Rock-carved tombstone discovered near Persepolis

January 15, 2023 - 18:32

TEHRAN – A researcher has found an ancient tombstone in Naqsh-e Rostam, which is one of the wonders of the ancient world situated near Persepolis, southern Iran.

The gravestone bears inscriptions in Pahlavi, which is a Middle Persian (sometimes called Middle Iranian) language, meaning that it was primarily used from the end of the Achaemenian dynasty (559–330 BC) to the advent of Islam in the 7th century CE.

“The rocky landscape of Naqsh-e Rostam has long been the site of various burials from the Sassanid era (onwards)… related to Zoroastrian monks who lived in this place,” ILNA quoted Iranian researcher Abolhassan Atabaki as saying on Sunday.

The reason for the diversity and extent of such burials was the large population of Istakhar (the ritual birthplace of the Sassanid kings), which is located at a close distance from the rocks of Nakhsh-e Rostam, he explained.

“For this reason, the people of Istakhar and the surrounding villages buried their dead bodies in the common manners of that time; they were buried in pits made in rocks or rocks.”

The burial of the dead in the gaps of rocks was because Zoroastrian believers in the Sassanid period believed that the soil is a dark and demonic world, and on the other hand, they believed that the body of a deceased person is impure, the researcher stated.

“They believed that the 'sacred element of the soil’ would be polluted by corpses. For this reason, they refused to bury the dead in soil.”

Atabaki said that the discovery of another burial inscription in his investigations in the heart of Nakhsh-e Rostam.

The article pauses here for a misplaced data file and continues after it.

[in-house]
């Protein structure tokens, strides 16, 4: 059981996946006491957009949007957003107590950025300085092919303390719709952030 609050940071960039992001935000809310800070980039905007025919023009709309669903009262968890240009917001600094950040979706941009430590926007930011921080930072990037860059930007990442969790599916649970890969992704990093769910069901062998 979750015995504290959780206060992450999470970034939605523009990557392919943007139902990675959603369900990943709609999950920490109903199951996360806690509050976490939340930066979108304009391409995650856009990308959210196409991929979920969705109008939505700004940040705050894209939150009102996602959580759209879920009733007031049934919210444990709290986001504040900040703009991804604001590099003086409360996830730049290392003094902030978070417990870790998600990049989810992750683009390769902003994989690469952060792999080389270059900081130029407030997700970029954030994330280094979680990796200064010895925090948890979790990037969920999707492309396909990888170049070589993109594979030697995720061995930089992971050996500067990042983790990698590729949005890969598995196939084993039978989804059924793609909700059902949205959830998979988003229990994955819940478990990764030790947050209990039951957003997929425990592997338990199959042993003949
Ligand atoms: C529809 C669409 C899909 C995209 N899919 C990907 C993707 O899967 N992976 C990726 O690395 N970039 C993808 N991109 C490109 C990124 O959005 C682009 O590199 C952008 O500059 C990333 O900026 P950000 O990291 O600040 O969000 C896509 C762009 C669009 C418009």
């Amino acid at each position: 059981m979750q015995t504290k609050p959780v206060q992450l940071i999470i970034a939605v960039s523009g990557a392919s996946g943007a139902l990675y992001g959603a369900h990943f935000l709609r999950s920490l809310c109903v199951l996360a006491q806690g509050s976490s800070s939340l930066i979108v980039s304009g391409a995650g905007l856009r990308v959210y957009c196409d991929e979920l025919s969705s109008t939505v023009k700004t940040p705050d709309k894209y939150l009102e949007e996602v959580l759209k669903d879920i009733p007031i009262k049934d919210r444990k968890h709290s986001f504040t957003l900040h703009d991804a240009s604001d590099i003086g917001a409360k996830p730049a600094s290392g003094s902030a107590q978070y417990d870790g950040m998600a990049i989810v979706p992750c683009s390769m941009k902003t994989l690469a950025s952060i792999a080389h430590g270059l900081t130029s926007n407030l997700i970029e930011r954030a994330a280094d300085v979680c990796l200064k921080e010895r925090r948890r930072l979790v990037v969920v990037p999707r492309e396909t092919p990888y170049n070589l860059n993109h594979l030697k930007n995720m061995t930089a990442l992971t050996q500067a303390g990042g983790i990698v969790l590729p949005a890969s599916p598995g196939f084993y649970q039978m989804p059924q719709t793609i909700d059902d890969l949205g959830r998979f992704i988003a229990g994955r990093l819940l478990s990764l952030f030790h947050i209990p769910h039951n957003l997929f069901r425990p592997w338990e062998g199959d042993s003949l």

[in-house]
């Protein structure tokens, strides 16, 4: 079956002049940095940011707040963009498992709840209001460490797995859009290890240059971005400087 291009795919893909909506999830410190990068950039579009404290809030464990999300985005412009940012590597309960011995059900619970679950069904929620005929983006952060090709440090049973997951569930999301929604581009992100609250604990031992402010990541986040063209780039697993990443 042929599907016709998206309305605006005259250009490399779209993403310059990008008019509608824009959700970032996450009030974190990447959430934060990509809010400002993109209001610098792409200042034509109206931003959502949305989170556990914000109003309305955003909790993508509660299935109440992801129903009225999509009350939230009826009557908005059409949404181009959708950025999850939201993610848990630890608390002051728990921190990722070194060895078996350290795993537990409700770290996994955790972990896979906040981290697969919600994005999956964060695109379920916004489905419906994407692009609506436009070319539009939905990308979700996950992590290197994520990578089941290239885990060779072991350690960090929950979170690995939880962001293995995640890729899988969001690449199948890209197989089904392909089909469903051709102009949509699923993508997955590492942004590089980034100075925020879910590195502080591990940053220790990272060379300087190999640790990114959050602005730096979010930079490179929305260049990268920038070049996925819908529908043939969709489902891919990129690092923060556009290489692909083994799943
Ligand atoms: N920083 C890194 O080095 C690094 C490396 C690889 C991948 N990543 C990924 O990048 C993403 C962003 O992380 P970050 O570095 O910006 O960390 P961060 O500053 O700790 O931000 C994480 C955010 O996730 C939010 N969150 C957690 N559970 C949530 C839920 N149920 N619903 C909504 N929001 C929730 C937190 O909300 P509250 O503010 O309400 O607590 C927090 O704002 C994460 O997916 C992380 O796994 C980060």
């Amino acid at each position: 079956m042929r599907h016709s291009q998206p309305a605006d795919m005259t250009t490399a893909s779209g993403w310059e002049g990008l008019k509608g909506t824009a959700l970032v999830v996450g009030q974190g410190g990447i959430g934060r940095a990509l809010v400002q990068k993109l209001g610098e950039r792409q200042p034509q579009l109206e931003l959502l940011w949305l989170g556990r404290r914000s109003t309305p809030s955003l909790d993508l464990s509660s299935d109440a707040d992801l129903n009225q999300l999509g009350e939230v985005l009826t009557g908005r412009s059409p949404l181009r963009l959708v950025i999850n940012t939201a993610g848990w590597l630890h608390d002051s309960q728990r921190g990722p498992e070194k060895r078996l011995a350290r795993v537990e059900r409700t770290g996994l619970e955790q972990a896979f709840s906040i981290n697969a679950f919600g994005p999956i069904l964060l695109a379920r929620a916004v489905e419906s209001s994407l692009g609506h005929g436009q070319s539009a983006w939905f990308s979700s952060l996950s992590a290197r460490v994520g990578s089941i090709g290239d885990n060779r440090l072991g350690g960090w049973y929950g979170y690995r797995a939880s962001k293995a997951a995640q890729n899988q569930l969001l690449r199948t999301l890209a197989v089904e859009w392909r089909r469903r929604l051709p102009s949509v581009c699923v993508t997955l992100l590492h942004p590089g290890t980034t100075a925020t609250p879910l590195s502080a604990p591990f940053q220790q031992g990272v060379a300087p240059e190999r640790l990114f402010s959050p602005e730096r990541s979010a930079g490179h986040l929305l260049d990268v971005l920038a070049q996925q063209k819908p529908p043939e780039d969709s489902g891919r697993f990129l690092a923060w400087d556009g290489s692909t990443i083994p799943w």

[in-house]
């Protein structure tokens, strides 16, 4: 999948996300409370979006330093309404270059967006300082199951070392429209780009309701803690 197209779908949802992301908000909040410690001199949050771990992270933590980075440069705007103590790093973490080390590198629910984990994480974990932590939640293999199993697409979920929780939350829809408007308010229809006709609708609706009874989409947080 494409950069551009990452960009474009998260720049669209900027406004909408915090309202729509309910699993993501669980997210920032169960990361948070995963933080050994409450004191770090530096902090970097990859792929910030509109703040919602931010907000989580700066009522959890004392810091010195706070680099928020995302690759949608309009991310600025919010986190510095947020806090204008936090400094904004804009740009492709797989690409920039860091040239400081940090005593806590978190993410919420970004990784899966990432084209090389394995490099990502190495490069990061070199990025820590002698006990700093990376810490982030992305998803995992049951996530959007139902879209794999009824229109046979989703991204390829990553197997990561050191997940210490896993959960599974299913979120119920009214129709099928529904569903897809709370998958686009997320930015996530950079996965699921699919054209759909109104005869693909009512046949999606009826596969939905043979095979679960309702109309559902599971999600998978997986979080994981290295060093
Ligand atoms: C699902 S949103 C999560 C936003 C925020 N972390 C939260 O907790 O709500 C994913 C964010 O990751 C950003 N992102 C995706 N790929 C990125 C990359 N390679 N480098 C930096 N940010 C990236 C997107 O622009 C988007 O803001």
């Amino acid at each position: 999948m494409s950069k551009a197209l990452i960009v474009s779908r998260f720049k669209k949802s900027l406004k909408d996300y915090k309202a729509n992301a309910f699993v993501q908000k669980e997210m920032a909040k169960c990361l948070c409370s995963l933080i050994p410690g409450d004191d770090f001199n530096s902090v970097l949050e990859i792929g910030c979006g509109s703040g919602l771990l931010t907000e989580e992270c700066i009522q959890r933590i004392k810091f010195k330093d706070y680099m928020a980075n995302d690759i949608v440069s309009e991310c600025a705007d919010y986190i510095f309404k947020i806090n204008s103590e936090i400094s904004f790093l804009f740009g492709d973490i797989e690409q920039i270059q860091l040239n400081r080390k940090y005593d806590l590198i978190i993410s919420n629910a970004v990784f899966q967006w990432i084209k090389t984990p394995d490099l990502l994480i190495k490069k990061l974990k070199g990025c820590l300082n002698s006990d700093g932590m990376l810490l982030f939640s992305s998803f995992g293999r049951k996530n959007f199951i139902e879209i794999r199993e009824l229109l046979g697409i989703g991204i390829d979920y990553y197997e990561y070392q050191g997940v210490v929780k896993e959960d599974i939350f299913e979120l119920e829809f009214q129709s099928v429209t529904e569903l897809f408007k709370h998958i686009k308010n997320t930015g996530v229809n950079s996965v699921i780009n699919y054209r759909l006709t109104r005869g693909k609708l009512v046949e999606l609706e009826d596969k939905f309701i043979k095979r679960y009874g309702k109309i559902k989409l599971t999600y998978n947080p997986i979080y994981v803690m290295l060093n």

In the end, he added the text of all inscriptions that we have discovered in recent years would publish in conferences, magazines, and also a book titled Burials of Fars, authored by Najmeh Ebrahimi.

Naqsh-e Rostam is home to spectacular massive rock-hewn tombs and bas-relief carvings. The majestic site embraces four tombs where Persian Achaemenid kings are laid to rest, believed to be those of Darius II, Artaxerxes I, Darius I, and Xerxes I (from left to right facing the cliff), although some historians are still debating this.

Naqsh-e Rostam, meaning “Picture of Rostam” is named after a mythical Iranian hero which is most celebrated in Shahnameh and Persian mythology. Back in time, natives of the region had erroneously supposed that the carvings below the tombs represent depictions of the mythical hero.

There are stunning bas-relief carvings above the tomb chambers that are similar to those at Persepolis, with the kings standing on thrones supported by figures representing the subject nations below. There are also two similar graves situated on the premises of Persepolis probably belonging to Artaxerxes II and Artaxerxes III.

Beneath the funerary chambers are dotted with seven Sassanian eras (224–651) bas-reliefs cut into the cliff depict vivid scenes of imperial conquests and royal ceremonies; signboards below each relief give a detailed description in English.


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